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Could Singapore’s declining birth rate improve by letting workers go home one hour early?

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Could Singapore’s declining birth rate improve by letting workers go home one hour early?

SINGAPORE: The debate over Singapore’s declining birth rate has taken a new turn with an intriguing proposal: letting workers go home one hour early.

The conversation started with a concerned citizen questioning if Singapore is really unconducive for raising a family.

In a post circulating online, a Singaporean woman highlighted the challenges of raising a family in the city-state. Central to the discussion was whether the current corporate culture, along with existing maternity and paternity leave policies, adequately supports families.

The post pointed out a common belief among some Singaporeans that the system often pressures new mothers to return to work prematurely, that women are “rushed back to work just a mere 12 weeks after their entire lives/bodies/minds turned upside down.”

“The number of women I know who genuinely struggle so much, not because of the baby but because of the SG system after giving birth,” the post read. “We are not a nation ready to accept mothers in the workplace.”

Critics argue that despite financial incentives like baby bonuses, the underlying attitudes in corporate environments remain stagnant. Many still perceive mothers as burdens on company resources. This perception dissuades women from considering motherhood or from having more children than they might otherwise.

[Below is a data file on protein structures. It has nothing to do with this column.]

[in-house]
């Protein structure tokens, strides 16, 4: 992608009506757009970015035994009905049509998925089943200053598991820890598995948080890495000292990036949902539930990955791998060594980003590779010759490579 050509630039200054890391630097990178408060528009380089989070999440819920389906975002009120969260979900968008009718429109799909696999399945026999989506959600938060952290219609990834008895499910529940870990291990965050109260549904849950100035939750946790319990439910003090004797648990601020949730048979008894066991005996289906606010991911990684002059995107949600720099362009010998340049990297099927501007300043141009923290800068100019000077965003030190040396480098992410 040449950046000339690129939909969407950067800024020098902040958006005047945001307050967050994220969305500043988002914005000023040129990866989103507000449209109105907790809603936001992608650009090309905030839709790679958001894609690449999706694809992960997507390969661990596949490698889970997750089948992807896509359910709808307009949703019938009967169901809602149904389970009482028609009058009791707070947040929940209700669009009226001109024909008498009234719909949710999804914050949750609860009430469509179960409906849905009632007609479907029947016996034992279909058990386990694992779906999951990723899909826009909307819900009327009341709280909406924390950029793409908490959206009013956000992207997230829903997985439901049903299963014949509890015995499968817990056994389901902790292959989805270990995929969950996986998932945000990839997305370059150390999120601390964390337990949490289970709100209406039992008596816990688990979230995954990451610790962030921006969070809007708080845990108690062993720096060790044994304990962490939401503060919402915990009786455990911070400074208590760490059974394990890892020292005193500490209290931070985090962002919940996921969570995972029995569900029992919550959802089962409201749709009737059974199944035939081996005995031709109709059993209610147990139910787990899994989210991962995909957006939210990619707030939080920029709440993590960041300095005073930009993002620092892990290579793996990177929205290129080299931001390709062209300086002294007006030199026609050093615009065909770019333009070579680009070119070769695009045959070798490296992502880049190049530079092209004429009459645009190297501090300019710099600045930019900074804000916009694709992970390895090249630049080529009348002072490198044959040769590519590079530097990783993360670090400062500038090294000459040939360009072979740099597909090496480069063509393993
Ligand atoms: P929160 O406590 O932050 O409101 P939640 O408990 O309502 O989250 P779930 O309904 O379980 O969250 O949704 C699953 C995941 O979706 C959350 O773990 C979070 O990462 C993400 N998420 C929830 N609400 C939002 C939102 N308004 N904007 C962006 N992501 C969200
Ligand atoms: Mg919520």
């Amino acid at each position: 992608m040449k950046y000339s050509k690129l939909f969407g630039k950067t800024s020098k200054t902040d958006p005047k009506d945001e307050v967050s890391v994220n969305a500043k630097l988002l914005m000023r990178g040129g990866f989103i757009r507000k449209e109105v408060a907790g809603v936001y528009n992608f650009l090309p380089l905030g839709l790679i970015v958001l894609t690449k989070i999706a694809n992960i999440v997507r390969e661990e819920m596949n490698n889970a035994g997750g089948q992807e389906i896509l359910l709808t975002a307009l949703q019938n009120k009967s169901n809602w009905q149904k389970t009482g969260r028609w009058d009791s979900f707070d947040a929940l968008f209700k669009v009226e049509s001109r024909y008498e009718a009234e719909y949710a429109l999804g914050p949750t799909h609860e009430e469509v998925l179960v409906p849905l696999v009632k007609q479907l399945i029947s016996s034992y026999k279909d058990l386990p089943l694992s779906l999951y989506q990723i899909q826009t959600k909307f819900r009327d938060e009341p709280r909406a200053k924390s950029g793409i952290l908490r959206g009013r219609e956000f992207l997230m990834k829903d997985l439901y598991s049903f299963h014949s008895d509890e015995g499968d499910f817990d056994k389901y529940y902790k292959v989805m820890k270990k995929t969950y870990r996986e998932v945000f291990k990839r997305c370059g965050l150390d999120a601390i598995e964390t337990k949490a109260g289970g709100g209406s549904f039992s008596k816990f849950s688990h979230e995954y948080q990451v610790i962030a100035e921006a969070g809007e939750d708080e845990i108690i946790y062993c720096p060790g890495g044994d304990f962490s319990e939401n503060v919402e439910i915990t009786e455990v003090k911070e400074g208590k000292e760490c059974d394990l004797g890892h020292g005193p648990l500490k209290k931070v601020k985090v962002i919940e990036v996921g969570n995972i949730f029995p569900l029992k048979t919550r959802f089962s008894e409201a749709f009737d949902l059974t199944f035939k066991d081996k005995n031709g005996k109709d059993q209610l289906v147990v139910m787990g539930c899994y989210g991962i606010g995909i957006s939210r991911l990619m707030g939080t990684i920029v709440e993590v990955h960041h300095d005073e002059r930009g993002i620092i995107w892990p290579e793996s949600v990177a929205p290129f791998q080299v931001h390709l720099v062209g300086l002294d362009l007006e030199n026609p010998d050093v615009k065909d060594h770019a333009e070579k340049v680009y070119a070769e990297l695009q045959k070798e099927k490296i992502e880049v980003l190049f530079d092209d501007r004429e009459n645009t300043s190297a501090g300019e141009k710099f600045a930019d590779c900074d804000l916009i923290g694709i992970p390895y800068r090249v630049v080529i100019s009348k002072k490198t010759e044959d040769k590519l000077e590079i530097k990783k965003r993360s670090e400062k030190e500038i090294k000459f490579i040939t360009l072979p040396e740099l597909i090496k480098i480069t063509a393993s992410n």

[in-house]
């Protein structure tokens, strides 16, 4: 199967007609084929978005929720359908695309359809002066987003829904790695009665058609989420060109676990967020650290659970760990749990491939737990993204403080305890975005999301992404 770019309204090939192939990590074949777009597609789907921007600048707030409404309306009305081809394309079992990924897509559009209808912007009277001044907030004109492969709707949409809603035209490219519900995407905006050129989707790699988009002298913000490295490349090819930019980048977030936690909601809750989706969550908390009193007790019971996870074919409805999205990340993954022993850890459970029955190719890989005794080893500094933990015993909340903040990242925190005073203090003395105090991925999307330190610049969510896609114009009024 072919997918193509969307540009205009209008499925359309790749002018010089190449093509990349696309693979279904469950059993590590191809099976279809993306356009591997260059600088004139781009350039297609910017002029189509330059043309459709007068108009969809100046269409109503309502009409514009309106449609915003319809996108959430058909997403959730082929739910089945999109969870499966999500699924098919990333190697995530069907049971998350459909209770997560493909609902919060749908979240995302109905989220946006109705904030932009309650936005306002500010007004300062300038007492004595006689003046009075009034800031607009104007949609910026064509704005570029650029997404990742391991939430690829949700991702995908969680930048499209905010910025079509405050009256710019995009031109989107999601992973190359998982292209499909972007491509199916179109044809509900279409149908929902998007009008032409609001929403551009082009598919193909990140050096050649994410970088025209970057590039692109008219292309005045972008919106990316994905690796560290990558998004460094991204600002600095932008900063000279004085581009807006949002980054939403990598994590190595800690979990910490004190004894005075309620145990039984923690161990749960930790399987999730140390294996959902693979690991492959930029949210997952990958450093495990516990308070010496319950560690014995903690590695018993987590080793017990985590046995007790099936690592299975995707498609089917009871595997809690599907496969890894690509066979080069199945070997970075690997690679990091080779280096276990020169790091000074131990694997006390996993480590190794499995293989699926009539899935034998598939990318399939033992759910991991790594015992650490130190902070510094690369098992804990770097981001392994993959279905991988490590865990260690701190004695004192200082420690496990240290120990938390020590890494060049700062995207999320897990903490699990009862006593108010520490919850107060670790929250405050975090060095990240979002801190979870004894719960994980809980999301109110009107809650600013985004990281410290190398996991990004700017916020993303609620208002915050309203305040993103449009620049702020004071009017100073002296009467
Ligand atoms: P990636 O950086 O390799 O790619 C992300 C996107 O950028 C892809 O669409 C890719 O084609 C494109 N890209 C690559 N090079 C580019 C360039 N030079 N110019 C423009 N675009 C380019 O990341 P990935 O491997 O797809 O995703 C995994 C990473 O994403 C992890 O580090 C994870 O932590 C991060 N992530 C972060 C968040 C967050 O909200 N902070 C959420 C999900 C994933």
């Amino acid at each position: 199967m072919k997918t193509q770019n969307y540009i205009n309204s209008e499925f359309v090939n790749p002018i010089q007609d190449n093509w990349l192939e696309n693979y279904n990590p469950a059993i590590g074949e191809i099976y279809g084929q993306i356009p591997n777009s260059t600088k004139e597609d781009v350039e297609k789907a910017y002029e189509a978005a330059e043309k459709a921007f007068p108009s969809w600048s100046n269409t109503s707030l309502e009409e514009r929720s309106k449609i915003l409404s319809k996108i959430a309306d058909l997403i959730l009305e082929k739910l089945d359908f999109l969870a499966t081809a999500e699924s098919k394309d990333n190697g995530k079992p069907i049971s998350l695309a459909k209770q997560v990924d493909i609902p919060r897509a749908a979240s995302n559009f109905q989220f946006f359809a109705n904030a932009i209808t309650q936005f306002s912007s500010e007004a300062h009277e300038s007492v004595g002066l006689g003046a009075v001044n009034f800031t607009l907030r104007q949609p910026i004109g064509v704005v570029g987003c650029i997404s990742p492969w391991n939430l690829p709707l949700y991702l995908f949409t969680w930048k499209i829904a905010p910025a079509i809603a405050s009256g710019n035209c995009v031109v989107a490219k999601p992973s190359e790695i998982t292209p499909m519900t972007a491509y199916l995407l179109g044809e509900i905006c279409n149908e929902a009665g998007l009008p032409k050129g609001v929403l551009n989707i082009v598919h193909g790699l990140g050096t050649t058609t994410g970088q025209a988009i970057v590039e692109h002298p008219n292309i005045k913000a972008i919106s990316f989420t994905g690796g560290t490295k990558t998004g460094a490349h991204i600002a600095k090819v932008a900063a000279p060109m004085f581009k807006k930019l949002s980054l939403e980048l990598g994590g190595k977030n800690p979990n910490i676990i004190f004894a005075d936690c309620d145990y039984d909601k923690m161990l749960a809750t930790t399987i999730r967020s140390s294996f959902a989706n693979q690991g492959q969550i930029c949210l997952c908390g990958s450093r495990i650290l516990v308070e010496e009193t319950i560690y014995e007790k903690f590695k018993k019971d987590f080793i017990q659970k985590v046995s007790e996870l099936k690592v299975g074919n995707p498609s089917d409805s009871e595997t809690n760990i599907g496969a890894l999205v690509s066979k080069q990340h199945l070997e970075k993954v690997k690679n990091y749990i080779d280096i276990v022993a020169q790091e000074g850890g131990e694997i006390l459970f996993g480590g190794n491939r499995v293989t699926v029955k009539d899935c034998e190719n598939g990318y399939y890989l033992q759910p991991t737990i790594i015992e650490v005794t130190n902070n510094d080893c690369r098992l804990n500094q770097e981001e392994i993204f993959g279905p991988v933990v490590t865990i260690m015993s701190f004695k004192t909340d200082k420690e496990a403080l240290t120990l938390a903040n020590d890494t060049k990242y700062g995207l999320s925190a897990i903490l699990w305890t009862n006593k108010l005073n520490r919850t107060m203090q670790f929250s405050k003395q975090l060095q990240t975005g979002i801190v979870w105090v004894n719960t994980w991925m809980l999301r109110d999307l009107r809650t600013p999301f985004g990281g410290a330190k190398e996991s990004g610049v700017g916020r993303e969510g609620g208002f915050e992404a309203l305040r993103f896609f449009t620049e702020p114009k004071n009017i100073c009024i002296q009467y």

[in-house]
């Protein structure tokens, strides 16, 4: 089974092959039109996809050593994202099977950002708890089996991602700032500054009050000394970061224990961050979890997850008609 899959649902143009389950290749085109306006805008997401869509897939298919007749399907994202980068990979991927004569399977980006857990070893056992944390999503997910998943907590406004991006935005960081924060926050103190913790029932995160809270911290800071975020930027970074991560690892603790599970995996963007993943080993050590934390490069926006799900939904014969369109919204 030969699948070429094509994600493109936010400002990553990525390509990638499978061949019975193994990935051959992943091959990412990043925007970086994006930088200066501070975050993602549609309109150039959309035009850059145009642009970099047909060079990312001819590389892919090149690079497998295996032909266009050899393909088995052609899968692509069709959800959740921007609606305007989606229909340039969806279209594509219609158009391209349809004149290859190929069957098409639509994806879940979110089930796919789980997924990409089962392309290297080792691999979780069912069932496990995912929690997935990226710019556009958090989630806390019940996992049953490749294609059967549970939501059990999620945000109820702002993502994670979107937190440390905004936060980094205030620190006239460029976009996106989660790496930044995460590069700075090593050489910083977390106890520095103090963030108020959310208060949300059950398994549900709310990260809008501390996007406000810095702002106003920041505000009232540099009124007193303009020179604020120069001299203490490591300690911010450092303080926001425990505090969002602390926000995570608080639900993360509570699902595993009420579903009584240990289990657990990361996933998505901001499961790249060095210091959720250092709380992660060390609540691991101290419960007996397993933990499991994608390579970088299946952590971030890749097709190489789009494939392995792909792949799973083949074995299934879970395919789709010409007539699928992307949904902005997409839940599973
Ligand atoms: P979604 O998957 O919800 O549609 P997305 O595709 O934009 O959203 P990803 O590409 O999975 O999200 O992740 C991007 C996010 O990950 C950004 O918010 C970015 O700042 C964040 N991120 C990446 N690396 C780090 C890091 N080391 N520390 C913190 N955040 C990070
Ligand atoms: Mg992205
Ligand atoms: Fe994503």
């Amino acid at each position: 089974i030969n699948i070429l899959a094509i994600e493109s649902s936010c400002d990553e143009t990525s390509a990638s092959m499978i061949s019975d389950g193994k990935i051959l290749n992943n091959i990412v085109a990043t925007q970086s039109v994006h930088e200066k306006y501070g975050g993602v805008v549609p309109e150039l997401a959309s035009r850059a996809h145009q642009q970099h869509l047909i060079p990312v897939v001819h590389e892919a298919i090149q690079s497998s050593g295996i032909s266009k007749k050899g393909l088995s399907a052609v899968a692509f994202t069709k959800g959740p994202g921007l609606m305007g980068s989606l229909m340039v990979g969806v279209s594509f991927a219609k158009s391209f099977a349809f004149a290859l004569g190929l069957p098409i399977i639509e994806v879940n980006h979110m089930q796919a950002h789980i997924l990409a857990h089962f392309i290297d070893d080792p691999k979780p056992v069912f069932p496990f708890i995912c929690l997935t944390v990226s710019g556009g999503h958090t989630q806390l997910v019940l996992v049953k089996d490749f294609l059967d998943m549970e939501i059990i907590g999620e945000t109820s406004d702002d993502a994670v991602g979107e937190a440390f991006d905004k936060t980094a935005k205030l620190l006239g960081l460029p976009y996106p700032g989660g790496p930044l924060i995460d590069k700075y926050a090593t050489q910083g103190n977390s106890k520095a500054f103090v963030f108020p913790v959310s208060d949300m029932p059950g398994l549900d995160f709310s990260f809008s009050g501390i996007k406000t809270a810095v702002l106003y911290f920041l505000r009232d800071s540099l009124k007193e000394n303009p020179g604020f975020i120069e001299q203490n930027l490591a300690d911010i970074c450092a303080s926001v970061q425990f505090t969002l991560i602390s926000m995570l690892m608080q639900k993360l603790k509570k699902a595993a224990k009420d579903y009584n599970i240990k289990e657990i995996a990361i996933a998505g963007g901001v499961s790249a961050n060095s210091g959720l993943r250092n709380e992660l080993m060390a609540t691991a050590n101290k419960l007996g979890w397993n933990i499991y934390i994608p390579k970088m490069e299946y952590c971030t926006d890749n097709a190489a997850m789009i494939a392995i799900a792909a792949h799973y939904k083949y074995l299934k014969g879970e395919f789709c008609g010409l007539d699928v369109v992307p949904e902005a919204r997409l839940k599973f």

“Throw all the baby bonuses you want but mindsets have not changed in the corporate world,” the post continued, “The day mothers stop having to put teeny tiny three month old babies in infant care centres to return to work in order to earn money to simply survive (and pay for said infant care), is the day that more women will want to have babies.

A notable proposal emerged from the discussion: allowing employees, especially parents, to leave work one hour earlier each day. The commenter argued, Leaving work 1 hour early is not going to end the economy or cause businesses to shut down considering that most people are playing on their phone in that final hour anyway. But it will make a difference to parents to spend extra time with kids.”

One netizen on another post, meanwhile, suggested taxing unmarried individuals who do not contribute to the national birth rate.

“Should unmarried individuals be taxed at a higher rate?” he asked. “Especially those who hit menopause with their own HDB flat as they did not contribute to the birth rate of the nation in their lifetime or national service yet they still receive good benefits such as buying HDB. It does not make sense at all.

His suggestion was roundly criticised as unfair and unrealistic by fellow Singaporeans online.

/TISG

Read also: Singapore birth rate record low: Nearly 8% drop in 2022

The post Could Singapore’s declining birth rate improve by letting workers go home one hour early? appeared first on The Independent Singapore News - Latest Breaking News

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